The flat which she and James were to share was full of their things; clothing, pictures furniture, and blessedly free of people. But this flat full of future nostalgia was not what she needed. What she needed was air. She left the flat, ignoring the strange looks people were giving the runaway bride. She did not know exactly where she was going until she got there, and then it was so obvious it could never have been anywhere else.

The park that she and James had discovered shortly after purchasing the flat was very pleasant. There were always children playing, birds chirping, and always a nice patch of shade to picnic under. They had visited together many times, on walks or picnic dates. She walked slower as she entered the gates, clearing her head with the fresh air. She wandered aimlessly through the park for a bit, until she approached a bench with a familiar head of messy hair poking up from it.

She stormed to the bench, suddenly furious, ripped the cigarette from his hand and stomped on it. "Waiting for someone?" She asked viciously.

"No one in particular," he responded, aggravatingly calm, "I'm just-"

"Leaving me at the altar?"

"Well I didn't think they'd send you after me, and I wasn't leaving I was just-" Lily chuckled, "What's funny?" James asked.

She took a deep breath, "No one sent me, James."

"So you…"

"Left you at the altar."

He looked at her questioningly for a moment, and then, at the same time, they burst out laughing. Lily sat on the bench next to him, and nudged him playfully, still grinning.

She sighed, "We're quite a pair aren't we?" She turned to look at him. He kept his face looking out.

"Always have been, love." He relented and looked at her, smiling. They stayed that way for a moment, looking at each other and smiling, before the gravity of the situation hit them.

Lily began, "So, what do we do?"

James reached into the pocket of his jacket, pulled out a cigarette, put it to his lips and lit it, inhaling deeply. "I don't know," he shrugged.

He passed the cigarette over to Lily. She took a long drag, and then asked, "Why'd you leave?"

She handed him the cigarette. "I guess I just got to thinking," he took a drag, "forever is a long time, and," he brought the cigarette to his lips once more, "what if you get sick of me?"

"Huh," she responded with a small smile.

"What about you?" he passed her the cigarette.

"Mum came to see me," she brought it to her lips and inhaled, "and she kept going on about how grown up I was, and all I could think was 'I'm still a teenager!' and then I got to thinking about how twenty is awfully young to be a widow."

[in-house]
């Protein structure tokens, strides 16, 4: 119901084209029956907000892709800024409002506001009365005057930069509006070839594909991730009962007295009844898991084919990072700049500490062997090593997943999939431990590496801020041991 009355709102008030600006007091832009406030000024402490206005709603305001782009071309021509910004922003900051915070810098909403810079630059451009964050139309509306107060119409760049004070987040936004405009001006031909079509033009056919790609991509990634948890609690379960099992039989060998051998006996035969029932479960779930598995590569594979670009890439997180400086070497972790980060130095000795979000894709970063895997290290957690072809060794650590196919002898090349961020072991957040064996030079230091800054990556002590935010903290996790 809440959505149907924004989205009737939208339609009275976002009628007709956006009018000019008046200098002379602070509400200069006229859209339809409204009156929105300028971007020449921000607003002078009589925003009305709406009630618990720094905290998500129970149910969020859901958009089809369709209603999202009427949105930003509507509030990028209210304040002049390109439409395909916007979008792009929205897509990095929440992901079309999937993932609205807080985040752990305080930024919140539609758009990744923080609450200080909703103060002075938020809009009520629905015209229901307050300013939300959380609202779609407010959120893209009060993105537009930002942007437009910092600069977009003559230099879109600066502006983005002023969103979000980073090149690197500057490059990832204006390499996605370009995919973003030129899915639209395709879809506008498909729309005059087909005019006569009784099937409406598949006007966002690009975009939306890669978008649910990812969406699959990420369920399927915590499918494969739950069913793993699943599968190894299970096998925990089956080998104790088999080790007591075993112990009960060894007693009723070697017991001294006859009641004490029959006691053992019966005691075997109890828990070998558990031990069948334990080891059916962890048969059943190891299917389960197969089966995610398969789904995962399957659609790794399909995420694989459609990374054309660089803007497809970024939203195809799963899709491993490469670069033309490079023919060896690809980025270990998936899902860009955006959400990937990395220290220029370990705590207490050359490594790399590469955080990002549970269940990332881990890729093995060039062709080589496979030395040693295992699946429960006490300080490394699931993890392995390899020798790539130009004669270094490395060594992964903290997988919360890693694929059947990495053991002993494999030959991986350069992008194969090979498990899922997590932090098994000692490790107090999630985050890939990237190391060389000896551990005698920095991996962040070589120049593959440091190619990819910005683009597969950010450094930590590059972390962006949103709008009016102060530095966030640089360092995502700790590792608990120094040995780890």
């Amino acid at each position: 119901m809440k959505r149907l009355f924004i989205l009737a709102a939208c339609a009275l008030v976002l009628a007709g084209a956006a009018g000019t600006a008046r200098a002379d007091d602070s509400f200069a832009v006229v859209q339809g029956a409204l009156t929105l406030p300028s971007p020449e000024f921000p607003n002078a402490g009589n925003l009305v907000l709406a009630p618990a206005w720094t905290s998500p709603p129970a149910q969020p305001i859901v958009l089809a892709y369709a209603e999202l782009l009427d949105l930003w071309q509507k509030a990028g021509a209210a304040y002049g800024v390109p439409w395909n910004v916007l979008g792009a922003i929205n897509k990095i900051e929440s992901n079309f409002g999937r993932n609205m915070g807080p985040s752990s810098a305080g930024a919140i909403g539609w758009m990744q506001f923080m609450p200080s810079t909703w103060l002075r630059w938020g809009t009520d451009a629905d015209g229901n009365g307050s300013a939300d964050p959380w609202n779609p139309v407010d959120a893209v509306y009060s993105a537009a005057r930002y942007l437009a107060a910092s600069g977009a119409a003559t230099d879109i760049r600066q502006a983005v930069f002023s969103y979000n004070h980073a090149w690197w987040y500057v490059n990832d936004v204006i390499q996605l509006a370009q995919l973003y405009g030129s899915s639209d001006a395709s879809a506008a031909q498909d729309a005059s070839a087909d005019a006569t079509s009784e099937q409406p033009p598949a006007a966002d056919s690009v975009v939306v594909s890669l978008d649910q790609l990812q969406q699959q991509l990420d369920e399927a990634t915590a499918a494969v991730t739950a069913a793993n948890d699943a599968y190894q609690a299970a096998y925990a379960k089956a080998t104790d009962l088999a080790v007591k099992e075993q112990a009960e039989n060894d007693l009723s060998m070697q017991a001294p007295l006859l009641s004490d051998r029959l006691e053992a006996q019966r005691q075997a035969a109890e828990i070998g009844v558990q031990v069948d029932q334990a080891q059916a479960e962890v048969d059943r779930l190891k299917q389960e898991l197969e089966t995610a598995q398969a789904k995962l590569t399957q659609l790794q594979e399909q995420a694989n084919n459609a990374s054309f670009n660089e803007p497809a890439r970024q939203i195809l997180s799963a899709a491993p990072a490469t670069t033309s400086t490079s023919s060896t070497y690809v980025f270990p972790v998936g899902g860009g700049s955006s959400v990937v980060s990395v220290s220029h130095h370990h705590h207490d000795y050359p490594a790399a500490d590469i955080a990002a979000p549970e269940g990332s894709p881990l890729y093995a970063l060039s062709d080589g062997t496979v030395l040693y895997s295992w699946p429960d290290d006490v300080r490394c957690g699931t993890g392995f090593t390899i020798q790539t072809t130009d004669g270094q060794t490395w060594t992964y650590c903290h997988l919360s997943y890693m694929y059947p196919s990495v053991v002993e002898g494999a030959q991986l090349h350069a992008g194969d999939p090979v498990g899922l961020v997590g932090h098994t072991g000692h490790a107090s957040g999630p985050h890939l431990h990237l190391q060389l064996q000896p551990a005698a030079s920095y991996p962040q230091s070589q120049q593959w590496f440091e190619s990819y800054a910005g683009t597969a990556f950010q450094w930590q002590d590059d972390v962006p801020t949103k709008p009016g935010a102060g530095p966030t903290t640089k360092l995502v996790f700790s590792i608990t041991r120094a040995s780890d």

"I never thought about that."

"I never thought about getting sick of you," he smiled at her comment, "There you were, thinking about how it might be too much time together, and here I am, thinking there will never be enough."

"I guess you never really know how long forever is."

She shook her head, "We could walk out of the park, and get hit by a bus crossing the street, and that would be our forever."

"Twenty whole minutes."

"Twenty glorious minutes."

The cigarette lay forgotten on the ground beneath them. James held Lily's hand, and gave it a gentle squeeze. He looked at her, his eyes huge and sad, "What if it's too long?" he asked. He let go of her hand and cupped her face in both hands, "How am I supposed to feel if you don't love me anymore?"

"What if it's not long enough?" she slowly brought her head closer, "What if I die still wanting more time with you?" Their foreheads touched and their noses were pushed flush against each other, "Because there's no way I'll ever get enough."

"I love you," he whispered, "forever. However long that forever may be."

"I love you too," she whispered back, "For however long forever is, and probably after that too."

He grinned and pulled away from her. "Come on," he grabbed her hand, rose from the bench and pulled her with him.

"Where are we going?" she laughed.

"Well, we don't get to know how long forever is, do we? But we do get to choose who we spend it with, and if you'll have me, there's no one else I'd choose." She smiled. "So even if it's too long or too short at least we'll have had it, right? We love each other, and you look absolutely fantastic," They were both grinning, "So let's go get married."